From the moment she’d arrived, David had been protective of his little sister. Once at a birthday party at a park I was with the kids and Rachel–not yet two–was playing in a field. I may have been distracted by my phone or whatever else but I recall a look of concern spreading over David’s face and he gave me that split-second “you’re the father aren’t you going to do something” look before realizing I was clueless and rushing over to his sister. An enormous, buzzing bee–unbeknownst to Rachel–was circling just above her. David had always had a pretty healthy fear of them, probably accentuated by his knowledge that his grandmother and therefore possibly he, was extremely allergic to their stings. But seeing that not only had his father not yet pieced together what was unfolding but that even if in that moment I had, it would now be too late, he shot in, scooped Rachel up in his arms just as the angry insect prepared to alight upon her,  and backpedaled quickly out of harm’s way. A small thing, perhaps, but it moved my heart. He understood that his actions could be injurious to himself; so too did he understand that inaction could prove catastrophic for the little sister he’d already come to watch over with such vigilance and care.

And there it was, the heartbeat of my tale. The Awakening of David Rose. There would be magic and adventure and danger galore, but above all else the story of two children sticking together through all of it in hopes of discovering the truth and restoring their family to the way it had once been.

As mentioned completing the novel and securing a publisher took longer than hoped—you know, the life thing—and we have been blessed with another son in the time since the story was conceived (Rachel reminds me frequently that I MUST include Daniel somehow in the sequels. She also reminds me I must give her a bow and arrows in one of the stories too). David has likely forgotten that night, but Rachel has become quite interested in the story, and has even offered some pretty sage feedback and tips along the way. One of her favorite things at bedtime is “the description game,” wherein we give each other prompts for a story scene and we take our best shot at conjuring a few sentences of worthy description. Either way, I hope both kids will read it (and Daniel too, when he’s ready). They are its heartbeat, after all. If nothing else, nearly a decade later but what the hell, it is a promise fulfilled, and that feels pretty good.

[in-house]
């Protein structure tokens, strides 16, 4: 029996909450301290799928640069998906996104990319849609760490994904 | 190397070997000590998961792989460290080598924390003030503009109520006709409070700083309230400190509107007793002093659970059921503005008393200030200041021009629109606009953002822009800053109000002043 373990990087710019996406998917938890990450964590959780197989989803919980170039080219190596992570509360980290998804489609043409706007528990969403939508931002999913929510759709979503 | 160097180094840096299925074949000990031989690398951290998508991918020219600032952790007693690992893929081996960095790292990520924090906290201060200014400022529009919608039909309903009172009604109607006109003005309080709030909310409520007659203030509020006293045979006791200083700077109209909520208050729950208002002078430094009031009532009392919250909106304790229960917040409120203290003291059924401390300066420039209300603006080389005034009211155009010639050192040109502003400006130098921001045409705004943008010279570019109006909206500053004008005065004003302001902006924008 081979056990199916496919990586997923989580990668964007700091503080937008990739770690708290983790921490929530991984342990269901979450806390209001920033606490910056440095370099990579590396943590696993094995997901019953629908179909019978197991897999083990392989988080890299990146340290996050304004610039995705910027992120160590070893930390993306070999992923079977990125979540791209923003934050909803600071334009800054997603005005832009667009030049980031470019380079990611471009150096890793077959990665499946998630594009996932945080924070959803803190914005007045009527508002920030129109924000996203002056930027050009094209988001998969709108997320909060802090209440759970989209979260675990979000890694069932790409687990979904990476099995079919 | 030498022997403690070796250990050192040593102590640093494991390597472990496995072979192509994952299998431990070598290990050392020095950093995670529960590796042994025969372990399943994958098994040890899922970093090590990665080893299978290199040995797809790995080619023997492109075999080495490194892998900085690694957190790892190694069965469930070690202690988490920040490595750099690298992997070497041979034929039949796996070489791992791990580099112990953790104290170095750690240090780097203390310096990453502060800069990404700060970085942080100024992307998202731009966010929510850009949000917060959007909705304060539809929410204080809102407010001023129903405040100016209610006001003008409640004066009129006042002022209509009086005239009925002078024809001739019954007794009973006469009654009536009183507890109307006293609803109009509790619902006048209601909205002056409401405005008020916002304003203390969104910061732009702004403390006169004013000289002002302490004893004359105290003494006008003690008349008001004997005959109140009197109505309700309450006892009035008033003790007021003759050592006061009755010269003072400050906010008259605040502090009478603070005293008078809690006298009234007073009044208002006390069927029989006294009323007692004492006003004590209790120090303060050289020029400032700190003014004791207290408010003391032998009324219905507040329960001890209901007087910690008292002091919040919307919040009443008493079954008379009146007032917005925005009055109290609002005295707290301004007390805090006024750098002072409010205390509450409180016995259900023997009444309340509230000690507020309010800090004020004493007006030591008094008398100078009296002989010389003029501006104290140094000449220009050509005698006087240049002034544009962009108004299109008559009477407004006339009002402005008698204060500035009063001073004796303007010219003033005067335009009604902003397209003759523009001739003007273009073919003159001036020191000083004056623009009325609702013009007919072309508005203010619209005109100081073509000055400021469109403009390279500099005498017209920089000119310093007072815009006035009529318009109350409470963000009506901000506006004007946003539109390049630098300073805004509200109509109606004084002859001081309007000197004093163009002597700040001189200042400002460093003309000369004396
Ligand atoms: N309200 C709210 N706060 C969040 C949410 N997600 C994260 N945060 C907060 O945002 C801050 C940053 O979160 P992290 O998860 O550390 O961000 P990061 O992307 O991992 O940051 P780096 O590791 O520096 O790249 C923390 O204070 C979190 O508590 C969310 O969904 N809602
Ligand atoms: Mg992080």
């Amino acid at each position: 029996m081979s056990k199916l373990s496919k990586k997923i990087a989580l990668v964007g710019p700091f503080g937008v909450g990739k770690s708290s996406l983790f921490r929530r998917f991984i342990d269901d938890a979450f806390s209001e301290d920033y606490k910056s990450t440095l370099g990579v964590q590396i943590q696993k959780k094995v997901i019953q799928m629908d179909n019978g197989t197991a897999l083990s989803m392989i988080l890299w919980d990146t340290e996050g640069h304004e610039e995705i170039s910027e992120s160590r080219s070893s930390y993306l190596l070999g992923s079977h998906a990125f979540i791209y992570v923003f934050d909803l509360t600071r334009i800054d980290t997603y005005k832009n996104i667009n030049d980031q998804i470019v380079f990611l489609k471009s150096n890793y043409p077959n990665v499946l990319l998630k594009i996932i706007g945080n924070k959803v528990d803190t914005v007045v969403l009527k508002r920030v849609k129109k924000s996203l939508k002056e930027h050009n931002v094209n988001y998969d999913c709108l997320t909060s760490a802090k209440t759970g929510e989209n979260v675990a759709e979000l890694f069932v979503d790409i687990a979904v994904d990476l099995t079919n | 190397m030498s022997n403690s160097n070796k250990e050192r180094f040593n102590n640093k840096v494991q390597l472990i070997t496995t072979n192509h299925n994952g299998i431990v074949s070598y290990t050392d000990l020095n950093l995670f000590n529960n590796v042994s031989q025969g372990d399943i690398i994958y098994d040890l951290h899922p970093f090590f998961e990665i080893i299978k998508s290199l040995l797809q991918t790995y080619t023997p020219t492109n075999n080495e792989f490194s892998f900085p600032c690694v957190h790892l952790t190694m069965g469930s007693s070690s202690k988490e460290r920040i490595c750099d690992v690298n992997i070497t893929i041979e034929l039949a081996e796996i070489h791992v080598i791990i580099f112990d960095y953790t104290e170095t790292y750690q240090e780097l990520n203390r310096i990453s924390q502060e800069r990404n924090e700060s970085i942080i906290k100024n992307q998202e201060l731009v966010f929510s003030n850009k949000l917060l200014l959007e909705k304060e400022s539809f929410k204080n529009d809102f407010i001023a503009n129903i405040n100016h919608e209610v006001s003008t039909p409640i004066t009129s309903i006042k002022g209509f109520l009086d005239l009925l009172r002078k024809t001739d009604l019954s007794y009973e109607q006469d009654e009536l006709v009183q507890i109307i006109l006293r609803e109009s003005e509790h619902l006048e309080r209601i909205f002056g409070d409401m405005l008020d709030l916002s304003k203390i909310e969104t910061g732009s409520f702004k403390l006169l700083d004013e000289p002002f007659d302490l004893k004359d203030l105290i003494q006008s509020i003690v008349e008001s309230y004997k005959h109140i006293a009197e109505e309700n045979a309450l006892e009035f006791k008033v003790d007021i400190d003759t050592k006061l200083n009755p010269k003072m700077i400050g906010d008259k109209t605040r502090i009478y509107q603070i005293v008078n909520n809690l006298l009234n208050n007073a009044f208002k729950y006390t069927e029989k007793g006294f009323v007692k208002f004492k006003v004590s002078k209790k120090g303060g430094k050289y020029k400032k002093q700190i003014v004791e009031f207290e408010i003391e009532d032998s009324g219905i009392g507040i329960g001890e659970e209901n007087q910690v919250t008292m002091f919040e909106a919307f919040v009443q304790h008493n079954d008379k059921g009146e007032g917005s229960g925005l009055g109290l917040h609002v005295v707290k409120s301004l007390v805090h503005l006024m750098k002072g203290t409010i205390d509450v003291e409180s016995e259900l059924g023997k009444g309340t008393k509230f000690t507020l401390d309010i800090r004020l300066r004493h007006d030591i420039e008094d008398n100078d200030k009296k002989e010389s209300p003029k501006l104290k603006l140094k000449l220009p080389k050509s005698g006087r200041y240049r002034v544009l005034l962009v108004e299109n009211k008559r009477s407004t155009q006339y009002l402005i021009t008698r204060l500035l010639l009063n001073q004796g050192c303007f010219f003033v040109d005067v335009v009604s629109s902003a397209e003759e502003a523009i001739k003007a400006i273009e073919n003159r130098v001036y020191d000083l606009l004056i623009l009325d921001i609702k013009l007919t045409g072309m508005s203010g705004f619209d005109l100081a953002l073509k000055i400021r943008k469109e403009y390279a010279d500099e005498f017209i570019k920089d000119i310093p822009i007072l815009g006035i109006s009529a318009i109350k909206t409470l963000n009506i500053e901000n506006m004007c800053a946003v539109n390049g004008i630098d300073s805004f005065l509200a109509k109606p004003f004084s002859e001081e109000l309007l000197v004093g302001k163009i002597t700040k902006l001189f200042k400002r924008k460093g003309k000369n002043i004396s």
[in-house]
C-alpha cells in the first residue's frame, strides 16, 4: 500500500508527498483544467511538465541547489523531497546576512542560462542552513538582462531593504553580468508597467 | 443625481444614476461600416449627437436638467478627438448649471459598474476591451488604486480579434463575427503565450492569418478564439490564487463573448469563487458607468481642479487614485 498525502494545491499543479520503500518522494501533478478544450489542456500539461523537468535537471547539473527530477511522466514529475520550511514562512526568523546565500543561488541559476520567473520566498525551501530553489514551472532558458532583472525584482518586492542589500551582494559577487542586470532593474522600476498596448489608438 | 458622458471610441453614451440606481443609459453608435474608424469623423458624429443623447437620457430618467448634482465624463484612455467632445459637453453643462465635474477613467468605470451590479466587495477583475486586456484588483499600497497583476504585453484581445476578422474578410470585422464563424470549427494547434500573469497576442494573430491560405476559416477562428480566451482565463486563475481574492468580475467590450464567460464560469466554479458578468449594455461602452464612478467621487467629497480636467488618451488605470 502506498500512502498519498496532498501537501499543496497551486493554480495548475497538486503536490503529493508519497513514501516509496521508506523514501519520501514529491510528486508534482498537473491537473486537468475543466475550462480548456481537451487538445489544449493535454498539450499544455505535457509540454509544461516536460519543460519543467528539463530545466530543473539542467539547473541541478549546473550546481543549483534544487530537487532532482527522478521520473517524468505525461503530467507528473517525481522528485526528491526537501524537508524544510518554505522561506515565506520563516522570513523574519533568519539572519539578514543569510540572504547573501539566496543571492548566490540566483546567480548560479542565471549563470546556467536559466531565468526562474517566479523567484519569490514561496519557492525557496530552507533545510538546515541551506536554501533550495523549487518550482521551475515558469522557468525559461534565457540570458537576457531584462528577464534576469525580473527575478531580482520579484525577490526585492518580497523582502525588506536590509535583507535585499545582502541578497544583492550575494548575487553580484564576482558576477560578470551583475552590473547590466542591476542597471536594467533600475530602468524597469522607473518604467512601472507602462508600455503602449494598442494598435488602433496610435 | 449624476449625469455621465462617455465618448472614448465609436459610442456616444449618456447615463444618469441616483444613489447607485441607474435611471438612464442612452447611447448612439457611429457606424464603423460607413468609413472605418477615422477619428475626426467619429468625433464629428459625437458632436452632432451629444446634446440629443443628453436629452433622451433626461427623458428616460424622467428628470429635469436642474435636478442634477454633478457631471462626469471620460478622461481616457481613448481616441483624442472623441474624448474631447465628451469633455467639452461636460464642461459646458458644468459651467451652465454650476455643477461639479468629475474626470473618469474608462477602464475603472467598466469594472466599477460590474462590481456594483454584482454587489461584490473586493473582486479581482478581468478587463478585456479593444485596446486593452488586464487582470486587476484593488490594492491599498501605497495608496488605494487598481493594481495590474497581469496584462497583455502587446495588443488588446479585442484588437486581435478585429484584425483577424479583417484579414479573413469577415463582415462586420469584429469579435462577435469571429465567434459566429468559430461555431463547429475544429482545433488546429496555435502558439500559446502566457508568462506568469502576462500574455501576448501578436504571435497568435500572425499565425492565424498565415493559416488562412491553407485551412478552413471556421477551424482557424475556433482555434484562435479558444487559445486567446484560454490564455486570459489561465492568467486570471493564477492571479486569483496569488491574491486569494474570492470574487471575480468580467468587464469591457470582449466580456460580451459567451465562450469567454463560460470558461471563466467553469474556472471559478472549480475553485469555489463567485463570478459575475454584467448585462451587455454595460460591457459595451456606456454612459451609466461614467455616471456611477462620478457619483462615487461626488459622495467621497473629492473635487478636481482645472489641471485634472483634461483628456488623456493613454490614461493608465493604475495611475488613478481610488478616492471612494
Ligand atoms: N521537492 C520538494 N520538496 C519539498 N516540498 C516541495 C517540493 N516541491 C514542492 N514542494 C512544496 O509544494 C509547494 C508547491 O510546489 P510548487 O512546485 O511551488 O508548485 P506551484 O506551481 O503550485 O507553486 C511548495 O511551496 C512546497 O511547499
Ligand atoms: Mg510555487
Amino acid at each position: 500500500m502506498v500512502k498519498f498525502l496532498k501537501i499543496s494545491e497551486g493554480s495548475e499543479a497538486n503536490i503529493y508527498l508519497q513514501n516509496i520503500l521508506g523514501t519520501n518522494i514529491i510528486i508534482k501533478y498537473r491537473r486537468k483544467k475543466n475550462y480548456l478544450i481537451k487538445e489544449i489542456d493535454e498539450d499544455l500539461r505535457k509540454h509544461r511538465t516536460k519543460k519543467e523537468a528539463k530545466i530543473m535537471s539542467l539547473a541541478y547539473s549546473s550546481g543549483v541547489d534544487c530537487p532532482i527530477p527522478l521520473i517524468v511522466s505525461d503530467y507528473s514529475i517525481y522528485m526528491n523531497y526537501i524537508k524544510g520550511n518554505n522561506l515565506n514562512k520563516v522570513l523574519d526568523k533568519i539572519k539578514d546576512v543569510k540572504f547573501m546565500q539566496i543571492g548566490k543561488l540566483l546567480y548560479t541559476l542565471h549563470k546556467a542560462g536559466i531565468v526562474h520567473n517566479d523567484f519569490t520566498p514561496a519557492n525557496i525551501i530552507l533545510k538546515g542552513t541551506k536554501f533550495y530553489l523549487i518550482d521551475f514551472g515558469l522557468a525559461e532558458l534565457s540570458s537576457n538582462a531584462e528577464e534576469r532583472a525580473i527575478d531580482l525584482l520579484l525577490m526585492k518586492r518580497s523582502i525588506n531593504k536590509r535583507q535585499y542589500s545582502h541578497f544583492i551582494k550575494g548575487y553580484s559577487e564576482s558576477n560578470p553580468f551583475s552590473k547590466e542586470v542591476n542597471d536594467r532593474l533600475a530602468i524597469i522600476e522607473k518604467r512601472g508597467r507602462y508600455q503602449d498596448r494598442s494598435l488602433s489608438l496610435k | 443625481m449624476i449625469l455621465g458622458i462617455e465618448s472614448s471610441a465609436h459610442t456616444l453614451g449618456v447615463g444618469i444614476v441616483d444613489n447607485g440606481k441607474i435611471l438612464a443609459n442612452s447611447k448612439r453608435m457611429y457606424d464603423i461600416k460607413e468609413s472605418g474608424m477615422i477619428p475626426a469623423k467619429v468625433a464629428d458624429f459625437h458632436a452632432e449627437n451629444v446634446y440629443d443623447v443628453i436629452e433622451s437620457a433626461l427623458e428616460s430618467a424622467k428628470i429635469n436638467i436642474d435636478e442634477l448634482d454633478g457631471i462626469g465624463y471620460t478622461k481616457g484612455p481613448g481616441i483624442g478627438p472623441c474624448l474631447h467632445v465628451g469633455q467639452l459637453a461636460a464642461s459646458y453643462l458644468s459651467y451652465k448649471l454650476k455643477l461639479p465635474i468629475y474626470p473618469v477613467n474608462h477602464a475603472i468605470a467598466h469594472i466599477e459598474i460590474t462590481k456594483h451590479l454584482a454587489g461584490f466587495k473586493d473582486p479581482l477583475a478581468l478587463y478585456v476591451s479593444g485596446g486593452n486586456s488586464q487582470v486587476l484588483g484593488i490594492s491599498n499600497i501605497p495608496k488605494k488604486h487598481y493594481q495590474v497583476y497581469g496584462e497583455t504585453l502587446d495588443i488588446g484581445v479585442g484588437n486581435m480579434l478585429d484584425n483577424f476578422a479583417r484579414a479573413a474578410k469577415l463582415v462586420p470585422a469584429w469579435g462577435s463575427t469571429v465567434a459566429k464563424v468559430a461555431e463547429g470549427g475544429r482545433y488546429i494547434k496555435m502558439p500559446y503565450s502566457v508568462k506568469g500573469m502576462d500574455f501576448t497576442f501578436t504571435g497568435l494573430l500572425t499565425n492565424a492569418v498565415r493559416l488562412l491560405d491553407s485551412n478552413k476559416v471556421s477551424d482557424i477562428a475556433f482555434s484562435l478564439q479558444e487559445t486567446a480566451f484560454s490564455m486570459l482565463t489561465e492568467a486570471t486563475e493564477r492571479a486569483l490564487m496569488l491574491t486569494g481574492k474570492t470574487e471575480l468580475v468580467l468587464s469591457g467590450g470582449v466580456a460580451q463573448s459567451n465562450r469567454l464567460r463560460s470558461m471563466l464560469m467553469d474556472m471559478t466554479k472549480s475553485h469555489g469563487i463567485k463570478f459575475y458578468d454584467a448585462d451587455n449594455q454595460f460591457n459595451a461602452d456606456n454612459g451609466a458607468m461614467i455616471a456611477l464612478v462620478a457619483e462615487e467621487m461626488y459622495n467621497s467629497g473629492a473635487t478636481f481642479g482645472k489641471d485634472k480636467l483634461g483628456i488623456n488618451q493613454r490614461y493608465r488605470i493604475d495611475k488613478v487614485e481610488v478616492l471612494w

So that’s the update, a year later. I’ve still a ways to go but there’s been some wonderful progress, none of which would be possible without finding that heartbeat. I hope you have made some strides in the journey of your dreams as well. If you have—congrats. If not so much—cut yourself some slack. Life does happen. But the heart of the matter is as it was: it is never too late.

Keep dreaming and believing.


Daryl Rothman’s debut novel, The Awakening of David Rose–a YA/Fantasy which is first in a series–is being published by Booktrope in 2015. He has written for a variety of publications and his short story “Devil and the Blue Ghosts” won Honorable Mention for Glimmer Train’s prestigious New Writer’s Award Contest. Daryl is on Twitter, Linked In and Google + and he’d love you to drop in for a visit at his website for updates, maybe a little banter and even some free stories. Daryl is not sure why he is speaking of himself in 3rd-person—like George, he likes his chicken spicy.




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Guest posts are the opinion of that author and do not necessarily reflect the opinion of Gilda Evans or others posted here.